We have seen a modest decrease from 1990 in the age-standardised rate of prevalence and YLDs of low back pain. While our data cannot be used to ascertain the reason for the decrease, it is possible that it represents a shift in the incidence of low back pain perhaps due to changes in manual labour or increased recovery. It is important to remember, however, that low back pain remains the main contributor to disability worldwide, and global strategies to reduce the number of new episodes of low back pain and its associated disability are key. Nevertheless, there is scarce evidence supporting prevention strategies for low back pain, especially in specific populations such as older patients, or those targeting low-income and middle-income countries. Focused solutions include public health prevention strategies, particularly those that are affordable in and relevant to low-income and middle-income countries, and will first need widespread testing and implementation.
Challenges in addressing the burden of low back pain in both high-income countries and low-income and middle-income countries are different. Aligning health care to adhere to clinical guidelines to reduce excessive opioid use and unnecessary and costly surgical treatments is imperative. As treatment effectiveness data come nearly exclusively from high-income countries, the cultural suitability of guideline recommendations for low-income and middle-income countries is not known. The treatment of low back pain in high-income countries is likely to be influenced by access to health care, governing payment models that include health insurance, and health promotion campaigns.
Our results show that the prevalence of low back pain increases with age, with a peak rate observed at approximately 85 years of age. It is known from previous research that, compared with younger adults, older adults are more likely to be severely incapacitated by low back pain, with loss of mobility and independence, leading to greater care needs.  In fact, one-fifth of older adults with low back pain report difficulties in caring for themselves at home or participating in family and social activities.  Older people are also more likely to report poorer outcomes and slower recovery  when compared with younger adults. As the population ages, the inclusion of targeted and specific management recommendations for the older population, which take into consideration age-relevant clinical outcomes (ie, institutionalisation, falls, mobility), preferences, and acceptability is essential in decreasing the burden of low back pain globally. An important and global initiative, the WHO Integrated Care for Older People (ICOPE) approach, grounded on the healthy ageing model, highlights the need to increase intrinsic musculoskeletal health capacity in older people, offering guidance for the assessment and management of the older patient in primary care.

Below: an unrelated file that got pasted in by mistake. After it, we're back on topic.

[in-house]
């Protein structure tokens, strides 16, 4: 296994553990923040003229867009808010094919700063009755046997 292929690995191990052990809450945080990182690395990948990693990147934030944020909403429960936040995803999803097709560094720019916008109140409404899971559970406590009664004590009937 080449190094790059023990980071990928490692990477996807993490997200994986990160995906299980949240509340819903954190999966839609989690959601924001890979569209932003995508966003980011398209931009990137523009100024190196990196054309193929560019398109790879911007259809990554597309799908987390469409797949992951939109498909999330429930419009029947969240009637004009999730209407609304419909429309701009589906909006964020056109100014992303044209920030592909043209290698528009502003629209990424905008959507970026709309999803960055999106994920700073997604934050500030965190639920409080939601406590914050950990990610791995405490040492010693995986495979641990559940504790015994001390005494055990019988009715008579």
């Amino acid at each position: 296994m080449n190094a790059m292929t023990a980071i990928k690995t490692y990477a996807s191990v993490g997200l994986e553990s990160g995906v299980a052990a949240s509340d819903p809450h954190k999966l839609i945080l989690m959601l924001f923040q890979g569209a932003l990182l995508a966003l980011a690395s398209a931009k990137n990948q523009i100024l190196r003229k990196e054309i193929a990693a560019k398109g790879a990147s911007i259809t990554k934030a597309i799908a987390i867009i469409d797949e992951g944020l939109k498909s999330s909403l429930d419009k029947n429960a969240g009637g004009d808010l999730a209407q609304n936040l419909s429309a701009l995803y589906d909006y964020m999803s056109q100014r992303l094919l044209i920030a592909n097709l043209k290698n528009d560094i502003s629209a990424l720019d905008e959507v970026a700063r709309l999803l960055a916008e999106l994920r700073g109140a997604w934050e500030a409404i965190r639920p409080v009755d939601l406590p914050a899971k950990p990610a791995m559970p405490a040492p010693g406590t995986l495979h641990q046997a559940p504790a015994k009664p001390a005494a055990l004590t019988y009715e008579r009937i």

Estimates show that among those available in the GBD study, three modifiable factors play an important role in the global burden of low back pain. Nearly one-quarter of YLDs due to low back pain were attributed to occupational ergonomic factors, which can include prolonged sitting or standing, bending, or lifting. As previously discussed, low back pain forces more people out of the workplace than any other chronic health condition.  Work exposures to lifting, bending, awkward postures, vibration, and tasks considered physically demanding are associated with an increased risk of developing low back pain; however, independent causal relationships have not been demonstrated. [29, 30] Globally, 12·5% and 11·5% of YLDs due to low back pain were attributed to the lifestyle factors smoking and elevated BMI, respectively. Although both smoking  and obesity  have been shown to be associated with the occurrence of low back pain and the development of persistent low back pain, the specific causal mechanisms for these associations remain uncertain. Likewise, we lack evidence on the effectiveness of preventive strategies targeting these two risk factors.
Strengths of this systematic analysis include adjustment of data to increase comparability between disparate sources, and capability of DisMod-MR 2.1 to leverage information from data-rich locations to inform estimates where no data are available. The current analyses also include, for the first time, prevalence projections to 2050 and the relative contribution of GBD risk factors to the burden of low back pain.